Page 1 of 1 In no other country do low volume manufacturers flourish like in Great Britain, but the ever stricter safety and emission regulations make it increasingly difficult. Late in 2001, Strathcarron fell victim to the changes in the Single Vehicle Approval regulations. Almost five years later, it was revealed that all was not lost for the quirky two-seater design. Javan Smith, successful manufacturer of 1:8 models, had purchased the car's production moulds and toolings from the liquidators and in complete secrecy started constructing his first 1:1 model.
To get an idea of what he was up against, he bought a completed Strathcarron and quickly realised there were several big flaws that needed major work to rectify. His intention of continuing production was halted and instead the focus was on solving all the issues. Four years later, there is little under the body that reminds of the motorcycle engined Strathcarron. The Javan R1 unveiled in August 2006 is a Strathcarron in shape only.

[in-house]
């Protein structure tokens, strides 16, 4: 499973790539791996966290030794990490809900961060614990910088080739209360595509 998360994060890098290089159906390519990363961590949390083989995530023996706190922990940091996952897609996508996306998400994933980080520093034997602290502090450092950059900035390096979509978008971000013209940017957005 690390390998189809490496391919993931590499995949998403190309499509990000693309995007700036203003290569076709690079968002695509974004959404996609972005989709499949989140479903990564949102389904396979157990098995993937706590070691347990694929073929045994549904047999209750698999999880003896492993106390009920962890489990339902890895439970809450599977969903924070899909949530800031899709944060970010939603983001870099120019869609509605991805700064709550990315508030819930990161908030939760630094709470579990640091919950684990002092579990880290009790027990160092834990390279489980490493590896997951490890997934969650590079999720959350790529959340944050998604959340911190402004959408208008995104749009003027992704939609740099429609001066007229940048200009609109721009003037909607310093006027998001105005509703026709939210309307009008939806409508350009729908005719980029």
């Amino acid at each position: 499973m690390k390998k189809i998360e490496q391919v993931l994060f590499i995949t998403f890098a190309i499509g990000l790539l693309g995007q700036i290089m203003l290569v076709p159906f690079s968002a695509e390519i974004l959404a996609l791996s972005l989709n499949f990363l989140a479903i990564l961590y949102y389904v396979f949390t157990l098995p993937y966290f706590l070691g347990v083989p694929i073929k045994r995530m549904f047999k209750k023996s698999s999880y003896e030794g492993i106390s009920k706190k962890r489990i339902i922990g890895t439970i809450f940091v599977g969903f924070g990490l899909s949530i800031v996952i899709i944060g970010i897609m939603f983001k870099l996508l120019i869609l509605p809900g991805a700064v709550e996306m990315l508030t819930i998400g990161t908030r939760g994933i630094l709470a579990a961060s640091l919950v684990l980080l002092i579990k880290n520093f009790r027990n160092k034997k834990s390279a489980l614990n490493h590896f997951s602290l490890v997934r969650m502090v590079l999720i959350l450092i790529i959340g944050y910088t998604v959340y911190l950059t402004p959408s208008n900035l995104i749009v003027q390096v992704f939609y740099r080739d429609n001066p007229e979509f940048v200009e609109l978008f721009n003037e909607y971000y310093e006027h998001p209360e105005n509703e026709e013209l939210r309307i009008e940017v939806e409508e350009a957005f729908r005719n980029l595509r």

One of the first things to go was the motorcycle engine. It was replaced by the car-derived two litre Honda V-TEC engine that produces a neat 220 bhp. The four cylinder engine is installed midships in an "aerospace designed and manufactured" aluminium monocoque, which should provide sufficient rigidity and light weight. And light it is, weighing in at a mere 670 kg. Combined with the 220 horses this greatly contributes to the Javan's sub 4 seconds 0-60 mph and sub 10 seconds 0-100 mph times.
Throughout the (re-)design process, the engineers kept in mind that the Javan has to suit as many markets as possible to be a success. As a result, the R1 is available as a left and right hand drive from the get-go. Livered in striking dark green and orange (BRM) colours, the first example is seen above. Page 1 of 1